Orthotics for back pain?

Discussion in 'Health & Fitness' started by michael_1265, Oct 18, 2009.

  1. michael_1265

    michael_1265 Professional

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    I play on hard courts a lot, and I have been having a lot of lower back stiffness for a day or two after matches. I am 6'4", 230, and 44 years old. I assume a lot of the pain is coming from the pounding on hard courts. Other than not playing on hard courts, the only thing I can think I can think of is custom orthotic insoles. Does anyone have experiece with these?

    Thanks,
    Mike
     
    #1
  2. ollinger

    ollinger Legend

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    A piece of foam in the shoe of a 230 pound guy isn't likely to have alot of protective effect with respect to the pounding your back takes. Also, tennis involves a good deal of twisting trauma to the back, and orthotics have no effect on that. I play mostly on (Har-tru) clay now, including the indoor season, and that has been very helpful in easing the aches.
     
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  3. NBM

    NBM Rookie

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    This really is untrue. First off sports orthotics are hard/rigid and very supportive. They arent made of foam. If someone has a faulty foot strike when they run <which many do>, that results in extra pressure being put on joints and tendons and even the lower back. Also the purpose of the sports orthotics is to help keep you from having the twisting trauma you speak of.
     
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  4. NBM

    NBM Rookie

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    Mike..I've lots of experiences w. orthotics and wear them every time I play w.o fail. They are the only thing that has kept me on court all these years. I suffered from chronic achilles tendonitis sometimes in both achilles...i dont suffer from it any more thanks to the orthotics. They also have done alot to eliminate those knee tweaks and also w. lower back pain....

    A good indication you have a faulty foot strike and could benefit from sports orthotics is if you wear out your shoes on your heel a lot more on one side than the other...this would mean you are pronating or supinating and that your foot isnt landing properly. the orthotics keep everything lined up properly and supported. Other factors could be high rigid arches or flat feet.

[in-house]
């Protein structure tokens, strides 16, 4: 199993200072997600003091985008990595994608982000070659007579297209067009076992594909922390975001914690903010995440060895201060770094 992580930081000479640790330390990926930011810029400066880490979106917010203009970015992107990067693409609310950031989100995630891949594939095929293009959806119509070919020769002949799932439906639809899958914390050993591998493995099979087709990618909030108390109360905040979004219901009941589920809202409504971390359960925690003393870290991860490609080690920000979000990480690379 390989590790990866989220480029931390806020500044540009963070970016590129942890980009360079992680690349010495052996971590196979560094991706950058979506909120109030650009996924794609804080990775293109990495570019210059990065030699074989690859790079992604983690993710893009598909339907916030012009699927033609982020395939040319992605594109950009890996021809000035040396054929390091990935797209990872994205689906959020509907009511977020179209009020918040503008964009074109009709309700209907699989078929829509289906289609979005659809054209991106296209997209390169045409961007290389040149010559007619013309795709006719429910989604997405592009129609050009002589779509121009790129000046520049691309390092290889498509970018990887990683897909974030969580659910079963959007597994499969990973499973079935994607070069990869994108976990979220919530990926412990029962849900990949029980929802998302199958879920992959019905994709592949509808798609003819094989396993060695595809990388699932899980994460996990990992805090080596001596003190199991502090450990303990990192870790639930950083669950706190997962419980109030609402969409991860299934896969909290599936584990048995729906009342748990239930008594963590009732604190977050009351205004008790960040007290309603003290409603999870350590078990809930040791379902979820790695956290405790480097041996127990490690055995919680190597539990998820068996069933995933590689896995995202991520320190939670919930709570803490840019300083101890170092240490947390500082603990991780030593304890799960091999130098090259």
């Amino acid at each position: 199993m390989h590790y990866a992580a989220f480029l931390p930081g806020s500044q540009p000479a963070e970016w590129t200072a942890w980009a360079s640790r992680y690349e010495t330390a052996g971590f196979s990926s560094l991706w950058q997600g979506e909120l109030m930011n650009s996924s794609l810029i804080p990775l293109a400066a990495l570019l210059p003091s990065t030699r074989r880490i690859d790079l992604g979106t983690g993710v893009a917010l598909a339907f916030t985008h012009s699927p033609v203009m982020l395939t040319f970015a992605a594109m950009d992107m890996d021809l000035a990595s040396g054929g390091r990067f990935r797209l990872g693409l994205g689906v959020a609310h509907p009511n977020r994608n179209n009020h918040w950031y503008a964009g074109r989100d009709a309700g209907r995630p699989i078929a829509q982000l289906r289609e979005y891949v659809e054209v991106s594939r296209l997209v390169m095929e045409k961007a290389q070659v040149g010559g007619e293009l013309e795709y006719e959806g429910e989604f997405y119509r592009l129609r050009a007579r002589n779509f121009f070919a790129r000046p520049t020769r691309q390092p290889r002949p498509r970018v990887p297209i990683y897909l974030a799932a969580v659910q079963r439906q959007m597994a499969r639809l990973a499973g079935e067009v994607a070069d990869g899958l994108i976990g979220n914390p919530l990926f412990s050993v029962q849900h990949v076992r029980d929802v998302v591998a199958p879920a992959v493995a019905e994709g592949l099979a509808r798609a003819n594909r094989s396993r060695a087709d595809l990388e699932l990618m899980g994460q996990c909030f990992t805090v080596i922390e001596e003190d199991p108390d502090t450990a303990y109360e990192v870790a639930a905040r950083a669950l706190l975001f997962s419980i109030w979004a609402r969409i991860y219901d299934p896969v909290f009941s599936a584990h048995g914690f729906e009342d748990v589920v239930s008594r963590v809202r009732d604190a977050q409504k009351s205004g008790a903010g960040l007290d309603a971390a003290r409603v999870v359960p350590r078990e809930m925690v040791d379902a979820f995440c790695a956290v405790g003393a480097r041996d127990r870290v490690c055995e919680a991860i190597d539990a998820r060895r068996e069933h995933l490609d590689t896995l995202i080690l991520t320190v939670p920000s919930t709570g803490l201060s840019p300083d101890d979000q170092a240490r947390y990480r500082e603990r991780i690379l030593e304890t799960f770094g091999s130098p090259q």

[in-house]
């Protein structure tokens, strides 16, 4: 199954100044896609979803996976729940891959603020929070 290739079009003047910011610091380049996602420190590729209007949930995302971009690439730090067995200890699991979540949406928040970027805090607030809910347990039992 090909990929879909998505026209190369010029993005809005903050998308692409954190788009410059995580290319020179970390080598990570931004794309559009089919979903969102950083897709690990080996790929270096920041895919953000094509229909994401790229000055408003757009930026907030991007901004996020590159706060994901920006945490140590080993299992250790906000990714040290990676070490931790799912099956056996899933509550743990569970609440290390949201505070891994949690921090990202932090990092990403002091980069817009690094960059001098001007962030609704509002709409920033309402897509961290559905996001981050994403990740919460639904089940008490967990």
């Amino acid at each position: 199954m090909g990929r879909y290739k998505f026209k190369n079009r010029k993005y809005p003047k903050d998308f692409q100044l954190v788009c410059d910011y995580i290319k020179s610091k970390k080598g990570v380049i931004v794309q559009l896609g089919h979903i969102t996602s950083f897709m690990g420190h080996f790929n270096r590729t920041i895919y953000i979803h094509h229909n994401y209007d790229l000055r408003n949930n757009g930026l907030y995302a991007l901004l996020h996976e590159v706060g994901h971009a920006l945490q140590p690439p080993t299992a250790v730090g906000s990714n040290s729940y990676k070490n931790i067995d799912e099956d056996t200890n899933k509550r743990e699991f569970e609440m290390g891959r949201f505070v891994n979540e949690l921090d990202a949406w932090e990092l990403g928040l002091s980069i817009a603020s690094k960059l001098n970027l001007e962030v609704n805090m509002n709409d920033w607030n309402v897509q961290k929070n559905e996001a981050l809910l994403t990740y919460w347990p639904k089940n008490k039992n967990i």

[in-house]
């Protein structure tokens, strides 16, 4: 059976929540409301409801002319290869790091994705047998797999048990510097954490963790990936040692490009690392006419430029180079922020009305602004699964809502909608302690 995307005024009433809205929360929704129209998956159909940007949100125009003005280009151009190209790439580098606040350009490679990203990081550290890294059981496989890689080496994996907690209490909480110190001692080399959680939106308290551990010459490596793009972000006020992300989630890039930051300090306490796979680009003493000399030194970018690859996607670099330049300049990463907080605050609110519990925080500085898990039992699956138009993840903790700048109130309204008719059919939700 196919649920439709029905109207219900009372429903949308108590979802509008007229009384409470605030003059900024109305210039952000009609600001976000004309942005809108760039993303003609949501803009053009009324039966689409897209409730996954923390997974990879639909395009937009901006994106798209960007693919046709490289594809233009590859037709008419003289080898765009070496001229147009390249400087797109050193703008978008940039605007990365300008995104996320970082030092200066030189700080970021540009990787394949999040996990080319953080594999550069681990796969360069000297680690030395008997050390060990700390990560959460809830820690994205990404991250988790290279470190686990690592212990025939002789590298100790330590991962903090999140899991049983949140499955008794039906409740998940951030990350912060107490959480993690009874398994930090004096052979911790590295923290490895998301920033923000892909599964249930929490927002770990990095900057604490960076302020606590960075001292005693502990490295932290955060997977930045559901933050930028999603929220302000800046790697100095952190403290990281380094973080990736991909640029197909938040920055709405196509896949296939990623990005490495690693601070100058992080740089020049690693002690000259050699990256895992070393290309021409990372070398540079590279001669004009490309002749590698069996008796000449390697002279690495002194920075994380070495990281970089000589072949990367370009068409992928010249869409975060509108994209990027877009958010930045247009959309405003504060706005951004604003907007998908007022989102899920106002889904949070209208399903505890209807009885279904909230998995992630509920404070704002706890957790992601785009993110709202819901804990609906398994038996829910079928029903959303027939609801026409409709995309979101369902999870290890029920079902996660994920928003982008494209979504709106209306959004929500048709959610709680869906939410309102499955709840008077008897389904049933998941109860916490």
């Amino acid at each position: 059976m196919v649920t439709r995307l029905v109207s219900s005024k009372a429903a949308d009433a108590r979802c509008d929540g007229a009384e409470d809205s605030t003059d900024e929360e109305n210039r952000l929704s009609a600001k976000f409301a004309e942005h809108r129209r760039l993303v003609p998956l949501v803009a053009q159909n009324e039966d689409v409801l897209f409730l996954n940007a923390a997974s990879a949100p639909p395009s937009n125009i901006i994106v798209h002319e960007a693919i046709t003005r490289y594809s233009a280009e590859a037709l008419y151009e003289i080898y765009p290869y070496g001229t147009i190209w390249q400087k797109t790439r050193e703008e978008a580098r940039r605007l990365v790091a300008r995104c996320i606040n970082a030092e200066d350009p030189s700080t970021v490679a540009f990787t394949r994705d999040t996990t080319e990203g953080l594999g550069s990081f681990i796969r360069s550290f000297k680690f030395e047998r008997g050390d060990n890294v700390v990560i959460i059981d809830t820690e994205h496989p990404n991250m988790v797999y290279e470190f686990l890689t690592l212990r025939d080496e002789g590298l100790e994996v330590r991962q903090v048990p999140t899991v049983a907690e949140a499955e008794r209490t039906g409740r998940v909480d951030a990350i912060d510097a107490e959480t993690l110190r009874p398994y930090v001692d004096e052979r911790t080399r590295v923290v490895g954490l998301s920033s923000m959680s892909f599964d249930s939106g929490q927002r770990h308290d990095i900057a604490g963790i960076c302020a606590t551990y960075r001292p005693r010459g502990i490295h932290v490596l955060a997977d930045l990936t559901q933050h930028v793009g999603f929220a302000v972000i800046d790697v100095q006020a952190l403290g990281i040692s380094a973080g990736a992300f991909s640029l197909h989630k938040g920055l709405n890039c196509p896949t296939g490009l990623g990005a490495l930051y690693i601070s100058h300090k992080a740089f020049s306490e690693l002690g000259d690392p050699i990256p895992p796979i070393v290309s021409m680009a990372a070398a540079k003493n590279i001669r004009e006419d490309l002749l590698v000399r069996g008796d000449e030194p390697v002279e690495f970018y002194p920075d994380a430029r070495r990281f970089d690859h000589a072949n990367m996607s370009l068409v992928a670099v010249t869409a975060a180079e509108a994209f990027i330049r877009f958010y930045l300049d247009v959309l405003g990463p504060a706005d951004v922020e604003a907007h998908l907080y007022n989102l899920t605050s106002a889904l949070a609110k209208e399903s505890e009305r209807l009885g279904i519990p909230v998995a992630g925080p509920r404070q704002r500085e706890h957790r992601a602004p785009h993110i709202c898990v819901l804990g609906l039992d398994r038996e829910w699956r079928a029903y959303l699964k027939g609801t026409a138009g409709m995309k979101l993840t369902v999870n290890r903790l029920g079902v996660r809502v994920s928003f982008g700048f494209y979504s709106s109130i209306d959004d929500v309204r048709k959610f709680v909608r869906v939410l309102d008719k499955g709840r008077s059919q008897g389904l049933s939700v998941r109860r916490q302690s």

Hope this helps. good luck
     
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  5. charliefedererer

    charliefedererer Legend

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    You can take some of the shock off your feet, knees and back with good replacement insoles. No tennis shoe comes with anything other than a lousy insole of foam which quickly compresses down and is then totally useless. Superfeet Orange seems to be a favorite of board members, qlthough I use the Sof Sole Athlete: http://www.runningwarehouse.com/catpage-insoles.html

    But ollinger is right that getting the weight down and getting involved in a good core exercise program will ultimately do much more than cushioning inserts.
     
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  6. nytennisaddict

    nytennisaddict Professional

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    a number of things have helped me rid myself of back pain:

    * being a former fat guy (5'4": 205# -> 150#), i can say that dropping weight has been #1 to reduce back/knee issues
    * improving conditioning helps me to be able to "work" at staying light on my feet... when not in shape, and getting fatigued, i'll tend to "stomp" around the court more vs. staying on the balls of my feet in a bent knee athletic position (eg. muscles absorb impact vs. joints/bones)